Internet Explorer Security Risk Warning as Microsoft Pulls Plug on IE 8,9, 10

Microsoft has announced it will be pulling the plug on old versions of Internet Explorer and will be withdrawing software security support on IE 8, 9, and 10 from Tuesday January 12, 2016. An Internet Explorer security risk warning has been issued as older versions of the web browser will be more vulnerable to cyberattack from tomorrow.

Microsoft will only be issuing security updates and providing technical support for Internet Explorer 11 and Microsoft Edge from January 13, 2015. All users have been urged to upgrade to Internet Explorer 11 if running windows 7 or 8.1, with Windows 10 users requested to make the switch to Microsoft Edge by Wednesday, January 13.

The news shouldn’t come as a major surprise as Microsoft first made the announcement about discontinuing support for older versions of IE 18 months previously, but that said, many IT departments and individual users have not yet upgraded. Duo Security have calculated 36% of IE users are running versions 9 or 10.

The problem for many enterprises is web applications have been developed to work on Internet Explorer 9 or 10, and consequently an upgrade may require changes to be made to those applications to ensure they work optimally on Edge or IE11.

The good news is that only one version change will be required. Microsoft has confirmed that although earlier versions of the browser are being retired, it has promised to continue offering support for IE11 for the lifespan of Windows 7, 8, and 10. The same applies to the Microsoft Edge browser.

Internet Explorer Security Risk Will Increase Following Next IE11 Update

The Internet Explorer security risk will not increase substantially overnight. It is highly improbable that hackers have exploits lined up that can be used on older versions. However, when software is discontinued, it is the issuing of the next patch on the supported version that is the critical date.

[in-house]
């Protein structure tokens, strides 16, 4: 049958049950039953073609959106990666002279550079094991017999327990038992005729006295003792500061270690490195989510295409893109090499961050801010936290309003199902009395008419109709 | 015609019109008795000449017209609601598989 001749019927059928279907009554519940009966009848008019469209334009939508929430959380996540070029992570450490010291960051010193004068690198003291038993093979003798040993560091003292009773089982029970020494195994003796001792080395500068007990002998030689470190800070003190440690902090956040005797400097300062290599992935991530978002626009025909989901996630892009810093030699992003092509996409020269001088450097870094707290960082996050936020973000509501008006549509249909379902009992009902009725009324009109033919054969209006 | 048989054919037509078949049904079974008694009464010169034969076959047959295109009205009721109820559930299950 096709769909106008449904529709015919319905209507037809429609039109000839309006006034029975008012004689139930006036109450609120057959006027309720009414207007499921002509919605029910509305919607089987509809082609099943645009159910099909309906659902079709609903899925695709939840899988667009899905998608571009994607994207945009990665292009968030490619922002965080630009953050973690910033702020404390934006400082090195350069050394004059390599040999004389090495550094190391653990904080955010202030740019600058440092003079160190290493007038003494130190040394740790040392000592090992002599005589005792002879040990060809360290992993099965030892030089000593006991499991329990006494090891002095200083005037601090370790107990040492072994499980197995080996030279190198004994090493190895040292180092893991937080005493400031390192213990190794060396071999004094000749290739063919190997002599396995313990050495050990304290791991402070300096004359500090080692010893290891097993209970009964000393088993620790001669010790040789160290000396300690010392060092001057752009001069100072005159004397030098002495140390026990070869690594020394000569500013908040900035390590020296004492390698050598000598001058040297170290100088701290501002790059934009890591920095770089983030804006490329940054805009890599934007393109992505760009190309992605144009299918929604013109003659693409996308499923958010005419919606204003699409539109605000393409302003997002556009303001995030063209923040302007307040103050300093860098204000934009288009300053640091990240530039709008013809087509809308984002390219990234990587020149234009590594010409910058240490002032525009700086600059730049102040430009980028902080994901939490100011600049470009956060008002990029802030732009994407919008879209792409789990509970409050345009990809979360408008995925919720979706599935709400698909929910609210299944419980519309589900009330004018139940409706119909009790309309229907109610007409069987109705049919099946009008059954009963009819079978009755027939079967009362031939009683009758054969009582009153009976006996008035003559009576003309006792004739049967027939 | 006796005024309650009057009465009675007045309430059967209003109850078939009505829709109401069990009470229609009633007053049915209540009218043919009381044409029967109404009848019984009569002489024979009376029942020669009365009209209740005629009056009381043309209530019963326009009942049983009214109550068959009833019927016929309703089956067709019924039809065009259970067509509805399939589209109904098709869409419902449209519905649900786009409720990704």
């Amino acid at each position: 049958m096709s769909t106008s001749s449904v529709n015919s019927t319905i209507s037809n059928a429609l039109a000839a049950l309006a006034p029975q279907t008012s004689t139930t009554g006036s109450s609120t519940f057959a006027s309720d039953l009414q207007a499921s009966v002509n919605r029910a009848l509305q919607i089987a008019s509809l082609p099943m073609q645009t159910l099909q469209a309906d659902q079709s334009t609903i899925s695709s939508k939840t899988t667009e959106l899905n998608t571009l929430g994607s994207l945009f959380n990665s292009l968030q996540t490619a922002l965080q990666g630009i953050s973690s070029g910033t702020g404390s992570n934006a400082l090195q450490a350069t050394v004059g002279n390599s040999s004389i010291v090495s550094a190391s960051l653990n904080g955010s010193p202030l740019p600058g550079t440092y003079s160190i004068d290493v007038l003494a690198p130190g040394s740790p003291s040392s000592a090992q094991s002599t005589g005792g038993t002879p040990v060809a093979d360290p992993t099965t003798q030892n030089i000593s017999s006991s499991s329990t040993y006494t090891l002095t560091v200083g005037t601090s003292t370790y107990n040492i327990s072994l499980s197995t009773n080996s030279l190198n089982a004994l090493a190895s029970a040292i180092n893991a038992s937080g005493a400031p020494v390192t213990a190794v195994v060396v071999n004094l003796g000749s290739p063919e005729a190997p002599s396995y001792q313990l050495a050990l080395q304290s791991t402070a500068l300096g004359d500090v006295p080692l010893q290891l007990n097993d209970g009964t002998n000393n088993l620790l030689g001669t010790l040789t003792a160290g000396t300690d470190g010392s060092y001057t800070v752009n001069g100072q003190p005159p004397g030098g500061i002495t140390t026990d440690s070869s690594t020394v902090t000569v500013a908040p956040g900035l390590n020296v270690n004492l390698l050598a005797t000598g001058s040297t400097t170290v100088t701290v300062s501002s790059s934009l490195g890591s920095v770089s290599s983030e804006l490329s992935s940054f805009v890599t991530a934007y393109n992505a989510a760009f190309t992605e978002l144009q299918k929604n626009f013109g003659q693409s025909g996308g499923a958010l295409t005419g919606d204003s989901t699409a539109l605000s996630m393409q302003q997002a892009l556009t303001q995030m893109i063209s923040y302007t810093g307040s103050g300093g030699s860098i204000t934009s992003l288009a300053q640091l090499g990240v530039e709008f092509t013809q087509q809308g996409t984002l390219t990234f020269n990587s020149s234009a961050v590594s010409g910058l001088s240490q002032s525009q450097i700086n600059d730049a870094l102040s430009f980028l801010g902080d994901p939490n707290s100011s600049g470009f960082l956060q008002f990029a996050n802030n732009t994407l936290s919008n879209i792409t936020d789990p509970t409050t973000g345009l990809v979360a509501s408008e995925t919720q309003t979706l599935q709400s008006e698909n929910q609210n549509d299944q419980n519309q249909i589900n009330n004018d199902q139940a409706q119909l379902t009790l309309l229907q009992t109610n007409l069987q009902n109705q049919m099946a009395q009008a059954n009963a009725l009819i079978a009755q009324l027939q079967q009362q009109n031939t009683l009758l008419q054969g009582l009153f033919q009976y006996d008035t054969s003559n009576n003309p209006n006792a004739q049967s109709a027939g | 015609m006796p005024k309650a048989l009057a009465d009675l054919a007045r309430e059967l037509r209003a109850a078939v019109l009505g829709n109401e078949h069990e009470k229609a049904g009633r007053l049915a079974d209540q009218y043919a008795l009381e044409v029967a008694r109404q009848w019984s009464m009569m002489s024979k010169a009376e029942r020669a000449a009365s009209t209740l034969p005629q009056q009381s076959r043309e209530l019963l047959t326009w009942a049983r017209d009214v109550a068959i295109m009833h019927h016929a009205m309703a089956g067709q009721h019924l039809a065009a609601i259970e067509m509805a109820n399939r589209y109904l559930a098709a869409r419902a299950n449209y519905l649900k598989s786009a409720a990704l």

In the case of Internet Explorer, cybercriminals will be able to assess what is updated in the next release. When IE11 is patched, it will be highly probable that many of the vulnerabilities that are addressed will also affect previous IE versions.

Hackers could develop exploits for those unpatched vulnerabilities to attack individuals running older browser versions. The Internet Explorer security risk will increase substantially.

It is much easier for cybercriminals to exploit vulnerabilities in browsers than unpatched software installed on devices. All that is required is to direct the user to an infected website containing the appropriate exploit kit for the user’s device to be infected.

Companies in highly regulated industries such as the financial services and healthcare should ensure their browsers are updated before support is stopped. Running any machine on outdated and unsupported software will violate industry regulations. This could result in significant financial penalties being incurred.

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Elizabeth Hernandez

Elizabeth Hernandez is a news writer on Defensorum. Elizabeth is an experienced journalist who has worked on many publications for several years. Elizabeth writers about compliance and the related areas of IT security breaches. Elizabeth's has a focus data privacy and secure handling of personal information. Elizabeth has a postgraduate degree in journalism. Elizabeth Hernandez is the editor of HIPAAZone.